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Capitalizing On Exponential Growth

"There's no way that company exists in a year." - Tom Siebel, founder of software firm Siebel Systems.

This was Tom Siebel talking about Salesforce.com, easily one of the hottest companies in the cloud computing space, and the reason behind founder Marc Benioff's billionaire status.

Siebel Systems, on the other hand no longer exists today, after losing massive market share and selling out to Oracle in 2006.

"The cloud services companies of all sizes; the cloud is for everyone. The cloud is a democracy." - Marc Benioff, founder of Salesforce.com.

We agree with Marc. Due to cloud computing, people all over the world can share technologies, expertise and data previously accessible only to those with expensive infrastructure to do so. It is just one more step to levelling the global playing field.

Cloud Computing

As the graph above shows cloud computing is undoubtedly a high-growth game changer. With this exponential growth has come challenges, not the least of which is security of user data and privacy.

Solving the Problem

A company we have been doing our due diligence on for quite some time now appears to have solved the twin problems of data security and privacy.
I have spoken at length with the management and their excellent technical team (while I attempted to break their system). The interview I had with Peter Long,the CEO of Lock-box.com, should give you a clear picture of what they're up to…enjoy!

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Chris: Cloud computing has been, and continues to be, one of the fastest growing industries in the tech space. With it comes the element of security and loss of privacy that seem to be part and parcel to this technology. What are some of the challenges facing the cloud storage user and the industry as a whole?

Peter: The Cloud storage industry continues to grow rapidly due to the fact that it reduces costs (inexpensive, pay-as-you-go), allows IT management to be outsourced (reduces people costs, equipment, etc) and is incredibly convenient (easy to use from anywhere, scalable and flexible).

The major challenge facing Cloud storage revolves around control, in particular security and privacy. Put simply, your data stored on a Cloud server is no longer your data. While Cloud Storage/Sharing providers go to lengths to stress the "security" of their infrastructure, news headlines of security breaches confirm to all of us that this is not the case.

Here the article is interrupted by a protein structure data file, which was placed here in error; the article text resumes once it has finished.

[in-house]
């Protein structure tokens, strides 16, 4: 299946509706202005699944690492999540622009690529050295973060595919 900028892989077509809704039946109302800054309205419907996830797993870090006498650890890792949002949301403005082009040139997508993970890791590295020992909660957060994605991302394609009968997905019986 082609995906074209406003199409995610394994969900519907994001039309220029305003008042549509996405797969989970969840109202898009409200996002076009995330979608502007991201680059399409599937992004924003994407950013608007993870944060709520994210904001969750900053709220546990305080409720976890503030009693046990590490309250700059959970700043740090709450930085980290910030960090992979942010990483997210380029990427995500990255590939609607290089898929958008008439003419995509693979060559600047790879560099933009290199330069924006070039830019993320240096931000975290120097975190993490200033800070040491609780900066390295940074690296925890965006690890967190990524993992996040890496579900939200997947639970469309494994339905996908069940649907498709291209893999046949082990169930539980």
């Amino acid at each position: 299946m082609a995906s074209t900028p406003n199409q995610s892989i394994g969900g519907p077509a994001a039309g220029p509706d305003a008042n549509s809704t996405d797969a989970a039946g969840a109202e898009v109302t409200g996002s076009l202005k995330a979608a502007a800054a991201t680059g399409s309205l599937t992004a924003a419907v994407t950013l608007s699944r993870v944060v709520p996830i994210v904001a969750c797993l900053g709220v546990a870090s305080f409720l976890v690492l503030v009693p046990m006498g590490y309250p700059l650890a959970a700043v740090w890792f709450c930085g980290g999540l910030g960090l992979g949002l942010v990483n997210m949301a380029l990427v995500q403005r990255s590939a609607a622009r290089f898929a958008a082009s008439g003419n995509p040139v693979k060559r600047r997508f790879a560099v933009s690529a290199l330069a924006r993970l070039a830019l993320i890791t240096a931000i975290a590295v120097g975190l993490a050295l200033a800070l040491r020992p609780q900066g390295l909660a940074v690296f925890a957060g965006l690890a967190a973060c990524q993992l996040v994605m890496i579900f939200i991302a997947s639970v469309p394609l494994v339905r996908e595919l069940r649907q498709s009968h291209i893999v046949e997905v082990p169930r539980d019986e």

In fact the terms of use of Dropbox, Amazon and other data storage services dictate that these organisations can access your data and require users to agree to limited, if any, liability in case of data breaches occurring. Their fine print does not support their "Trust Me" messaging.

This security and privacy issue presents a significant problem for many organisations in relation to data confidentiality, regulation and compliance. For concerned individuals the loss of privacy risk is a significant disincentive to utilising Cloud services. Finding a solution for the security and privacy issues remains the largest constraint limiting the Cloud industry from reaching its full potential.

Chris: Tell us a little about your previous successes in cryptographic technology and how those led you into the cloud computing space.

Peter: The Lockbox development team have significant domain experience in cryptography, security and privacy. Their vast cryptographic knowledge was gained through the development and support of the Bouncy Castle cryptographic project which commenced in 2001.

The Bouncy Castle open source cryptographic library has been hugely successful and is now used by over 10,000 organisations globally, including household names like Google (used on all Android devices), NASA and Visa.

By helping support the use of Bouncy Castle within organisations all over the world, the Lockbox development team have acquired deep domain expertise around the requirements of best practice security, privacy and encryption, all of which has been used in the development of the Lockbox technology platform.

Chris: Moving data over the Internet is supremely risky, especially when it is anything of value, like IP or other sensitive work product. For instance, when emailed that data is essentially open for anyone to view. When dropped onto the cloud via a system like Dropbox it's completely insecure, as has been demonstrated with multiple hackings.